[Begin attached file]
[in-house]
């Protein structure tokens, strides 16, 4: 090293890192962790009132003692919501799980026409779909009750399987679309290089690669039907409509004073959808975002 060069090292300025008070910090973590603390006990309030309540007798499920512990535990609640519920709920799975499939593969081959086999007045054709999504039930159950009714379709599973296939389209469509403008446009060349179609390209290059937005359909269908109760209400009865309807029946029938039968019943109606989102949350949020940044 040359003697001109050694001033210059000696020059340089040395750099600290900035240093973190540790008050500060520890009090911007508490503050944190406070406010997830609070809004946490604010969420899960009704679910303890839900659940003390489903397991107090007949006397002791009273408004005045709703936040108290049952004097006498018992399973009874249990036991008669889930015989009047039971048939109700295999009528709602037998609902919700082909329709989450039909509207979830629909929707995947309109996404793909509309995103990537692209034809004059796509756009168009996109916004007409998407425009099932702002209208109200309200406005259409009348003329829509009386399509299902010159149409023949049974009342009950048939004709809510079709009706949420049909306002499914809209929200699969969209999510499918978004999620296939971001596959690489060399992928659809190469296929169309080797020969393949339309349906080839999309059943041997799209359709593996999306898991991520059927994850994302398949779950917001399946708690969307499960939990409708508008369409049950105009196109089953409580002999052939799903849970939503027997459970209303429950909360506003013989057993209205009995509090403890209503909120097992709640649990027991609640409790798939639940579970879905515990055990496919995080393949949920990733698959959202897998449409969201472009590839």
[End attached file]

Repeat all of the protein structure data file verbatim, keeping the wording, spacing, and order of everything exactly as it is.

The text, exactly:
[in-house]
């Protein structure tokens, strides 16, 4: 090293890192962790009132003692919501799980026409779909009750399987679309290089690669039907409509004073959808975002 060069090292300025008070910090973590603390006990309030309540007798499920512990535990609640519920709920799975499939593969081959086999007045054709999504039930159950009714379709599973296939389209469509403008446009060349179609390209290059937005359909269908109760209400009865309807029946029938039968019943109606989102949350949020940044 040359003697001109050694001033210059000696020059340089040395750099600290900035240093973190540790008050500060520890009090911007508490503050944190406070406010997830609070809004946490604010969420899960009704679910303890839900659940003390489903397991107090007949006397002791009273408004005045709703936040108290049952004097006498018992399973009874249990036991008669889930015989009047039971048939109700295999009528709602037998609902919700082909329709989450039909509207979830629909929707995947309109996404793909509309995103990537692209034809004059796509756009168009996109916004007409998407425009099932702002209208109200309200406005259409009348003329829509009386399509299902010159149409023949049974009342009950048939004709809510079709009706949420049909306002499914809209929200699969969209999510499918978004999620296939971001596959690489060399992928659809190469296929169309080797020969393949339309349906080839999309059943041997799209359709593996999306898991991520059927994850994302398949779950917001399946708690969307499960939990409708508008369409049950105009196109089953409580002999052939799903849970939503027997459970209303429950909360506003013989057993209205009995509090403890209503909120097992709640649990027991609640409790798939639940579970879905515990055990496919995080393949949920990733698959959202897998449409969201472009590839």